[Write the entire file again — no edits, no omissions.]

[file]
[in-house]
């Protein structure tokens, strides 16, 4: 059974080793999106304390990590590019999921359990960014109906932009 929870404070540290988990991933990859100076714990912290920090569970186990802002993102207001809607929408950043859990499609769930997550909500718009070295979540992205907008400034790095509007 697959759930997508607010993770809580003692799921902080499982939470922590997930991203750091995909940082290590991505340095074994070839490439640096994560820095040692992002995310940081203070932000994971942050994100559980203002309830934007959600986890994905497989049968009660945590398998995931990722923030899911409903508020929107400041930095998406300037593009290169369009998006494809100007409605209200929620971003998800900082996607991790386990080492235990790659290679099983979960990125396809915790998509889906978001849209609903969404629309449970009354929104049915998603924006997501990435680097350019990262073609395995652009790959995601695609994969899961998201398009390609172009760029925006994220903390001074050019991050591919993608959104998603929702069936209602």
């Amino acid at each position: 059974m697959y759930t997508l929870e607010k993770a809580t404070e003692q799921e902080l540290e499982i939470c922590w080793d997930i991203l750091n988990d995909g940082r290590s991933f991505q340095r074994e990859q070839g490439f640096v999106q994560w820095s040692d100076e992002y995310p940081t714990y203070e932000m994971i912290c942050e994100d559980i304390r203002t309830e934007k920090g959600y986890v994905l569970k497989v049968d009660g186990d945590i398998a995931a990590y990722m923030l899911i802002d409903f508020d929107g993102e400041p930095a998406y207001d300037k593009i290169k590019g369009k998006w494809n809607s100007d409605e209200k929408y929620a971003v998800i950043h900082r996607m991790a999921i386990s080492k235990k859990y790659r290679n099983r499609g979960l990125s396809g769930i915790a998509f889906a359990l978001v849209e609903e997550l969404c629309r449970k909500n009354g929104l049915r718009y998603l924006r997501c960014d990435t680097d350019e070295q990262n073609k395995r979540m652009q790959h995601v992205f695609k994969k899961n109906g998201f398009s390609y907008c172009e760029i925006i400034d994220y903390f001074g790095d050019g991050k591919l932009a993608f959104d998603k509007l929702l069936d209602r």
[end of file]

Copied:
[in-house]
């Protein structure tokens, strides 16, 4: 059974080793999106304390990590590019999921359990960014109906932009 929870404070540290988990991933990859100076714990912290920090569970186990802002993102207001809607929408950043859990499609769930997550909500718009070295979540992205907008400034790095509007 697959759930997508607010993770809580003692799921902080499982939470922590997930991203750091995909940082290590991505340095074994070839490439640096994560820095040692992002995310940081203070932000994971942050994100559980203002309830934007959600986890994905497989049968009660945590398998995931990722923030899911409903508020929107400041930095998406300037593009290169369009998006494809100007409605209200929620971003998800900082996607991790386990080492235990790659290679099983979960990125396809915790998509889906978001849209609903969404629309449970009354929104049915998603924006997501990435680097350019990262073609395995652009790959995601695609994969899961998201398009390609172009760029925006994220903390001074050019991050591919993608959104998603929702069936209602």
């Amino acid at each position: 059974m697959y759930t997508l929870e607010k993770a809580t404070e003692q799921e902080l540290e499982i939470c922590w080793d997930i991203l750091n988990d995909g940082r290590s991933f991505q340095r074994e990859q070839g490439f640096v999106q994560w820095s040692d100076e992002y995310p940081t714990y203070e932000m994971i912290c942050e994100d559980i304390r203002t309830e934007k920090g959600y986890v994905l569970k497989v049968d009660g186990d945590i398998a995931a990590y990722m923030l899911i802002d409903f508020d929107g993102e400041p930095a998406y207001d300037k593009i290169k590019g369009k998006w494809n809607s100007d409605e209200k929408y929620a971003v998800i950043h900082r996607m991790a999921i386990s080492k235990k859990y790659r290679n099983r499609g979960l990125s396809g769930i915790a998509f889906a359990l978001v849209e609903e997550l969404c629309r449970k909500n009354g929104l049915r718009y998603l924006r997501c960014d990435t680097d350019e070295q990262n073609k395995r979540m652009q790959h995601v992205f695609k994969k899961n109906g998201f398009s390609y907008c172009e760029i925006i400034d994220y903390f001074g790095d050019g991050k591919l932009a993608f959104d998603k509007l929702l069936d209602r």